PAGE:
NEW YORK (Reuters) - The Canadian dollar was little changed against a broadly weaker U.S. dollar in thin trading on Friday, with prices alternating between gains and losses, as traders struggled to find near-term direction for the currency pair ahead of the weekend.
The Canadian currency earlier was pressured by lower crude oil prices in the face of mounting uncertainty about the recovery in energy demand as new coronavirus cases surged.
The Canadian dollar was an outlier in the commodity currency world, as the Australian and New Zealand dollars, as well as the Norwegian crown, gained versus the greenback even while oil prices slid.
In afternoon trading, the Canadian unit was flat at C$1.3571 per U.S. dollar CAD=D3. On the week, the Canadian dollar was up around 0.1%.
“I think the Canadian dollar is still in an uptrend vis-a-vis the U.S. dollar,” said Erik Bregar, head of FX strategy at Exchange Bank of Canada in Toronto. “We saw that solidified twice by the market failing to get above $1.37 in dollar/CAD.”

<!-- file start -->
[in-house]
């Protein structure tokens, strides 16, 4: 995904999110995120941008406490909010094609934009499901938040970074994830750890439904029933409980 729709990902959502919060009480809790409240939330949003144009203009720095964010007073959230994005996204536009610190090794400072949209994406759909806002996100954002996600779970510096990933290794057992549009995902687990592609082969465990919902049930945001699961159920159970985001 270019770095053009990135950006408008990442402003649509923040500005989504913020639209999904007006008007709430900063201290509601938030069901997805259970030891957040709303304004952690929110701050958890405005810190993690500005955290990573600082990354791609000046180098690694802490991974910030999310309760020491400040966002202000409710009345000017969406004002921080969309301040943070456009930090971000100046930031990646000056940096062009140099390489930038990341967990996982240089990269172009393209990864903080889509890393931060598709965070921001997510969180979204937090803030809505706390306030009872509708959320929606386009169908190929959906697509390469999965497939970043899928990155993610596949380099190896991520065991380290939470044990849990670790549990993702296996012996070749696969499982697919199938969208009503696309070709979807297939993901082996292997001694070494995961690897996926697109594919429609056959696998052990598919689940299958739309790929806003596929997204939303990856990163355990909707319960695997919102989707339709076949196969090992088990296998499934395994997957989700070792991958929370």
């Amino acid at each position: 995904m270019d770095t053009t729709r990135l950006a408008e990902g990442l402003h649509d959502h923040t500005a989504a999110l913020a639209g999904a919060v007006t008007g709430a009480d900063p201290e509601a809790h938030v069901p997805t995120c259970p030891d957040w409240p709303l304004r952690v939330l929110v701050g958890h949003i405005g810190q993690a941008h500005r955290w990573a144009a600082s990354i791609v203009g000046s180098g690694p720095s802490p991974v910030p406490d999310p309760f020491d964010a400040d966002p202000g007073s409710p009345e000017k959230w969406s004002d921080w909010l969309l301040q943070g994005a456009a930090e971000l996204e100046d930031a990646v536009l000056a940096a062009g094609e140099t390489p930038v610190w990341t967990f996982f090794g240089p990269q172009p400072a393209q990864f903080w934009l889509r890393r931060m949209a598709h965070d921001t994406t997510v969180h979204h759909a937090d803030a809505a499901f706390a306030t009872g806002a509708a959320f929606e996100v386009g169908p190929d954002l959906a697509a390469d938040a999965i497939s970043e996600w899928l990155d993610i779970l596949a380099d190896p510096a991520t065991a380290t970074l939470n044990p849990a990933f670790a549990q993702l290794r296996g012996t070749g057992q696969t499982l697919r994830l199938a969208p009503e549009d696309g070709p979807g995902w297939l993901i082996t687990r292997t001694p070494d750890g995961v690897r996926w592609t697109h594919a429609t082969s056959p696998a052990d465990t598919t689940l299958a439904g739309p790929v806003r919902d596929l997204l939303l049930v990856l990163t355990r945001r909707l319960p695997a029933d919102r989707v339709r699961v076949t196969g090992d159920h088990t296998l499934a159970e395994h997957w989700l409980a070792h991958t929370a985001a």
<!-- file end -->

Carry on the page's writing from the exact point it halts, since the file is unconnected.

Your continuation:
“If we get some kind of catalyst that moves August crude oil prices decisively above $41 per barrel, that could be the next positive catalyst for the Canadian dollar to push it below $1.35 versus the U.S. dollar,” he added.
Action Economics, in its daily blog, said the dollar/Canada pair has posted its narrowest intra-day trading band in weeks, amid generally stable oil prices and a “fairly neutral risk backdrop.”
Brent crude futures LCOc1 fell 0.5% to $43.14 per barrel, while U.S. West Texas Intermediate (WTI) crude CLc1 slipped 0.3% to $40.63 per barrel. Oil prices weakened as the United States posted another surge in coronavirus cases.
The U.S. Centers for Disease Control and Prevention on Friday reported a total of 3,555,877 cases of new coronavirus infections, an increase of 72,045 cases from its previous count. The number of deaths rose by 926 to 137,864.
Canada reported 109,266 total cases and 8,827 deaths.
Canada’s deputy chief public health officer, Howard Njoo, said the daily case count rose to an average of 350 over the last week, up from 300 a day earlier in July.
In the bond market, Canadian government debt yields rose across the curve, with the two-year CA2YT=RR yield up at 0.282%, from 0.265% late on Thursday.
The benchmark Canadian 10-year yield rose to 0.529% CA10YT=RR from Thursday's 0.504%.
Reporting by Gertrude Chavez-Dreyfuss; Editing by Alistair Bell and Leslie Adler
Our Standards: The Thomson Reuters Trust Principles.